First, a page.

The surge in house prices slowed a touch in April as some of the less excitable forecasters had tipped they would, but prices still enjoyed a nice national rise.
The monthly house price survey and the usual start of month survey of Australian manufacturing were again very strong – the latter at record levels.
Both reports will not change thinking at today’s Reserve Bank monetary policy meeting, but will confirm that the economy remains in a solid rebound from the recession in 2020.
CoreLogic said in its usual first of the month report that house prices increased 1.8% nationally last month with every capital city and region recording growth.
That was down from the 30-year high (for a month) of 2.8% in March.
The growth in both Sydney and Melbourne hose prices slowed in April from March’s hectic growth.
Sydney house prices increased 2.8% in April, down from 4.3% in March while apartment prices were up 1.3%. In Melbourne, house and apartment prices were up 1.4% (2.6% in March) and 1% respectively.
In April Brisbane house prices were up 1.8%, Canberra increased 2.1% while Adelaide saw a rise of 2.2%. Darwin, Hobart and Perth house prices increased 2.7%, 1.1% and 0.9
CoreLogic research director Tim Lawless is expecting the slowdown to continue.
The slowdown in housing value appreciation is unsurprising given the rapid rate of growth seen over the past six months, especially in the context of subdued wages growth,” Mr Lawless said in commentary with the price data.
“With housing prices rising faster than incomes, it’s likely price sensitive sectors of the market, such as first home buyers and lower income households, are finding it harder to save for a deposit and transactional costs.”
In a note in the wake of the data’s release, AMP Chief Economist, Shane Oliver said the modest slowdown wasn’t a surprise.
‘The slowdown in price growth compared to March was inevitable given that the 2.8% average gain that month was the strongest since October 1988 and was always going to be hard to beat.
“Moreover, the moderation is also consistent with some pick up in new listings which has seen auction clearances slow a bit from March, some easing in the impact of government incentives and perhaps some of the initial boost from four-year fixed mortgage rates below 2% having run its course,’ Dr Oliver wrote.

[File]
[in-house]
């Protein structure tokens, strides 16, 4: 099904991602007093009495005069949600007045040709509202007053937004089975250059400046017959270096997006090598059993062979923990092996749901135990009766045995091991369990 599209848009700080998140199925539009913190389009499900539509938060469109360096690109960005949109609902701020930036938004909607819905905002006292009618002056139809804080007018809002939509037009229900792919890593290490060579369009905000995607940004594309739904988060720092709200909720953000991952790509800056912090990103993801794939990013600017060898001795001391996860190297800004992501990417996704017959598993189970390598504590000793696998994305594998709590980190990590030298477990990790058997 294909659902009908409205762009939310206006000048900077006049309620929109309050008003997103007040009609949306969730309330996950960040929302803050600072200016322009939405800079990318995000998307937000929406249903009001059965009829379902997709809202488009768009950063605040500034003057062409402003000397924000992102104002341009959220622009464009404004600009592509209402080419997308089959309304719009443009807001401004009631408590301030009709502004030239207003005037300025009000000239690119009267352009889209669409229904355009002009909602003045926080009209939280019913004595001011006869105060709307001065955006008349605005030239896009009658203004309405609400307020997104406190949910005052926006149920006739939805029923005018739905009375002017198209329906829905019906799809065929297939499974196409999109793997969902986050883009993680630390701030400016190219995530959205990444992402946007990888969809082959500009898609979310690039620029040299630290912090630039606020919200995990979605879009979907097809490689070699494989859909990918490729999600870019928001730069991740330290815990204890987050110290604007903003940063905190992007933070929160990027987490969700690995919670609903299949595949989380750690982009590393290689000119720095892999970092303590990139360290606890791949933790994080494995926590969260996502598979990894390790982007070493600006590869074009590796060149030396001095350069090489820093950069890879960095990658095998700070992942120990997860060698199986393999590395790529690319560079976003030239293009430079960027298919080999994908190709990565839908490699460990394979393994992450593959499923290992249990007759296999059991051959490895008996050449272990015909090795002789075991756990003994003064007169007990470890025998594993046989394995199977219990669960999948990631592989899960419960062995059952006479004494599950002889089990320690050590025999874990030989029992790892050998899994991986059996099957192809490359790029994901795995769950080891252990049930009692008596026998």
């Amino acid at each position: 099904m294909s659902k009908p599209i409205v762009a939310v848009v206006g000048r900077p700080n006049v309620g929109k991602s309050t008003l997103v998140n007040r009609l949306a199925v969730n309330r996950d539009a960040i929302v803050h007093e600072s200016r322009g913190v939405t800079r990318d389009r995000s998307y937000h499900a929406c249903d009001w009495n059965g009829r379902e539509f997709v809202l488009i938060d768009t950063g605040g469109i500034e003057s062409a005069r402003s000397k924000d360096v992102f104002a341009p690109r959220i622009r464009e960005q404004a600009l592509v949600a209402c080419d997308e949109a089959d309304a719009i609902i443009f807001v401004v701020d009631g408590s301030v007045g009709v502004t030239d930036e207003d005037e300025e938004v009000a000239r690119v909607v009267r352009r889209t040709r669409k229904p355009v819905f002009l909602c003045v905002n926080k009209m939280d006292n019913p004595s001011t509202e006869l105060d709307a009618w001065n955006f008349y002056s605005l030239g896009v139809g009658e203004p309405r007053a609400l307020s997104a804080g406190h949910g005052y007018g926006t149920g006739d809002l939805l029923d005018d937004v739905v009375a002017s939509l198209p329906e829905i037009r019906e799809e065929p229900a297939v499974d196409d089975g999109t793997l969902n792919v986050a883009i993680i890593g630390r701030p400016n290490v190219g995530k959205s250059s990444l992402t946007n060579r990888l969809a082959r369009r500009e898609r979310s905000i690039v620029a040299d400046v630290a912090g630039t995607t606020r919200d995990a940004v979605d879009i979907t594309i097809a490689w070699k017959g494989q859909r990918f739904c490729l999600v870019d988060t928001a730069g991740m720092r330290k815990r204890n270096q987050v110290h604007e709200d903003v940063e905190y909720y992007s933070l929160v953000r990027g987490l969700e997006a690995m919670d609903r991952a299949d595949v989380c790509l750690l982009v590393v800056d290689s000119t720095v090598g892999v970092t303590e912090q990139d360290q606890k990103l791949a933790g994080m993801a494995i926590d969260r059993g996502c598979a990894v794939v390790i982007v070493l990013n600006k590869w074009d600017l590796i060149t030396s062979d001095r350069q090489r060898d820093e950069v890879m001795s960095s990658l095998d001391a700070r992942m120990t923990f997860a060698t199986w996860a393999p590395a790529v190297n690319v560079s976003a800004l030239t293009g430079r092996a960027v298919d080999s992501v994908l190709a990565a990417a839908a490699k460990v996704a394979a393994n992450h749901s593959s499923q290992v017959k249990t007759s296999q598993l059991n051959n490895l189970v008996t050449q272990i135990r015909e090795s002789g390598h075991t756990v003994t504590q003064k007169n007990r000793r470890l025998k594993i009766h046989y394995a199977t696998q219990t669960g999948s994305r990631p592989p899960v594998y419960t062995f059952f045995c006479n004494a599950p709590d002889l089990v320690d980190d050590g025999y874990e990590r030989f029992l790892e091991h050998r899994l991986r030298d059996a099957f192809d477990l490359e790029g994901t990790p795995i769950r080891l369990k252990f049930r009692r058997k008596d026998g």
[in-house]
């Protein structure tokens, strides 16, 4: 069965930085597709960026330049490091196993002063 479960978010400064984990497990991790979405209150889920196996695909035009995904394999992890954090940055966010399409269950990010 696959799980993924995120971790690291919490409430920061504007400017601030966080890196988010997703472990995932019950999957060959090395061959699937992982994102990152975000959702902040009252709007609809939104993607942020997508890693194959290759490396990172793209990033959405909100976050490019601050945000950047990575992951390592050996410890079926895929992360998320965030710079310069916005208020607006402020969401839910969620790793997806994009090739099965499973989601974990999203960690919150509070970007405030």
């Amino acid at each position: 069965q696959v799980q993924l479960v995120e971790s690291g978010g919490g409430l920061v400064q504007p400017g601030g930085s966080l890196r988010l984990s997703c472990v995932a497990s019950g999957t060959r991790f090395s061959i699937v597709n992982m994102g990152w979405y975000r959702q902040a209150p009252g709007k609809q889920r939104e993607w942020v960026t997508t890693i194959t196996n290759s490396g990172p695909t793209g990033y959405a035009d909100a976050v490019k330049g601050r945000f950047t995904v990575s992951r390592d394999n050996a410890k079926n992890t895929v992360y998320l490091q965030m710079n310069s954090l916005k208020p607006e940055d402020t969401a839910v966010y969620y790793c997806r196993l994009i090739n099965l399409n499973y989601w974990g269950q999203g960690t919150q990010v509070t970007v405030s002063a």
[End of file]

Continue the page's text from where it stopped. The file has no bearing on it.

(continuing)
But he emphasised that the average home gains of 1.8% a month was “still very strong, housing finance commitments remain around record highs suggesting more demand to come and auction clearance rates in Sydney and Melbourne remain very high and at levels consistent with strong home price growth.”
“While first home buyers led the initial recovery, spurred on by various incentives, housing finance data suggests that first home buyer demand may now have peaked but that investors are now jumping in to take over from first home buyers and that demand from owner occupiers generally remains very strong,“ Dr Oliver said.
Meanwhile the survey of Australian manufacturing activity last month showed a record reading with the strongest ace of expansion yet measured.
In fact Australia’s manufacturers saw the sector’s growth accelerate to the highest level since the survey began in May 2016 during April as it hit a reading of 59.7, up from 56.8 in March and even more firmly in an expansion phase.
“Recovery from the pandemic as COVID-19 restrictions eased helped to boost business confidence and support demand, although supply constraints continued to feature strongly, contributing to a record rise in input costs,“ Markit said in commentary.
Market said that business conditions have now improved in 11 straight months, following the COVID-19 pandemic hit to the sector last year.
“Output and new orders increased strongly in April. New order growth was at a fresh survey high, with output rising at a pace only just shy of the record seen in December 2016. Recovery from COVID-19 lockdowns and government support reportedly supported the growth in demand, while renewed orders from existing customers had also helped to boost workloads.
“Suppliers’ delivery times continued to lengthen at a severe rate in April, although the instances of delays moderated slightly and were the least pronounced since July last year. Supply chain constraints coupled with the increase in demand led to the sharpest rise in backlogs of work since December 2017,” Markit added.